Scott Tenney and six other prisoners were being transported from Circuit Court to the Oahu Community Correctional Center (OCCC) on January 30, 2007 when the accident occurred. A Mercedes had slowed for a yellow light, and the prison van rear-ended it.
The prisoners were transported in ankle and hand shackles. They were unable to use the seat belts, which were so rarely utilized that they were tied to the windows of the van. As a result, Tenney was thrown back and forth against the seats.
The transport guards informed an arriving ambulance crew that the prisoners would receive medical care at OCCC, and a police report stated none of the prisoners had injuries. Tenney, however, complained about neck pain upon his arrival at OCCC.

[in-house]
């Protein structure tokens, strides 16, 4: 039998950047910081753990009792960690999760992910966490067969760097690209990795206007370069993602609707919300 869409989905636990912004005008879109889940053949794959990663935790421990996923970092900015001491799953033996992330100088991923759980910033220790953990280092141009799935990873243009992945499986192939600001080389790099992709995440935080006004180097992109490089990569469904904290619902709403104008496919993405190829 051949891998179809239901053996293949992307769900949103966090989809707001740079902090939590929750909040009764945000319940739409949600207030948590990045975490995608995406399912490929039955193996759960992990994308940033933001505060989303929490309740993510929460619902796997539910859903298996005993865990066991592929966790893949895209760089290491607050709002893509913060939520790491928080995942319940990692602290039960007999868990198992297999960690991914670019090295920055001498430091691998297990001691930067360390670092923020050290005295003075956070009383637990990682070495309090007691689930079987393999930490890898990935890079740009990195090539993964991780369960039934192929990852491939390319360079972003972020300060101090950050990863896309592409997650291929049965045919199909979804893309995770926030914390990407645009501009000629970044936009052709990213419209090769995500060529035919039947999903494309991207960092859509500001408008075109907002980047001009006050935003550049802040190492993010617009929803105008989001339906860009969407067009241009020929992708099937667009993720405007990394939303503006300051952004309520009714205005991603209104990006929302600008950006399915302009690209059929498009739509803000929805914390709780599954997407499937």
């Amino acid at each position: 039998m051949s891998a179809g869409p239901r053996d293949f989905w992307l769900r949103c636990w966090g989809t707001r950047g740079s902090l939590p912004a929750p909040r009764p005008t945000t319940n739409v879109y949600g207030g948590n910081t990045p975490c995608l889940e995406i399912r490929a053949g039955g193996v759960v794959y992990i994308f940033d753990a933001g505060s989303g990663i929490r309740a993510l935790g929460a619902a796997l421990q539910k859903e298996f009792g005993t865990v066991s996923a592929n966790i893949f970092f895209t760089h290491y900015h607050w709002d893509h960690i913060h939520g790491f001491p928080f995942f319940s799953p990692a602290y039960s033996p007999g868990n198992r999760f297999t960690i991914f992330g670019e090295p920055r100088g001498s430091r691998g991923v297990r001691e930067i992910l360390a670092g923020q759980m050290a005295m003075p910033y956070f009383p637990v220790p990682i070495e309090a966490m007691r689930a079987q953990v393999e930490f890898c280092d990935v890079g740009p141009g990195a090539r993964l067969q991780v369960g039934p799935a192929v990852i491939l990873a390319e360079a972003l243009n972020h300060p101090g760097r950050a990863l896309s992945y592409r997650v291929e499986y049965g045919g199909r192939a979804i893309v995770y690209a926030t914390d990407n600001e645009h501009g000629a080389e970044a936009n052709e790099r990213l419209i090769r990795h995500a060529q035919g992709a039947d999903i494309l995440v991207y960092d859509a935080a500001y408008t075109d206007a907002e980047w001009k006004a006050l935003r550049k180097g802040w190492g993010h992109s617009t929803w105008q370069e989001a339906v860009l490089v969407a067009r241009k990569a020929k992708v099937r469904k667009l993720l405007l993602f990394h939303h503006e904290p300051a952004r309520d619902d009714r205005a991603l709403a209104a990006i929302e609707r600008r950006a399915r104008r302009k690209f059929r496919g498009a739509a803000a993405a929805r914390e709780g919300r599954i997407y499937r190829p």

Despite almost daily complaints, Tenney was not examined for five months. He required surgery when he was eventually examined by medical staff.
The State of Hawaii agreed to pay Tenney $149,500 in January 2011; the insurance company covering the Mercedes agreed to pay $500 towards the settlement.
KITV in Hawaii videotaped a prison transport vehicle following the settlement agreement. It showed, as claimed by Tenney’s attorneys, that guards placed shackled prisoners in vans without using seat belts. The attorneys said the failure to comply with seatbelt laws was to save time for the guards, who were in a hurry to punch out before their shift ended. See: Tenney v. State of Hawaii Dept. of Public Safety, Circuit Court of the First Circuit (HI), Case No. 1CC09-1-000190.
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Related legal case
Tenney v. State of Hawaii Dept. of Public Safety
|Cite||Circuit Court of the First Circuit (HI), Case No. 1CC09-1-000190|
|Level||State Trial Court|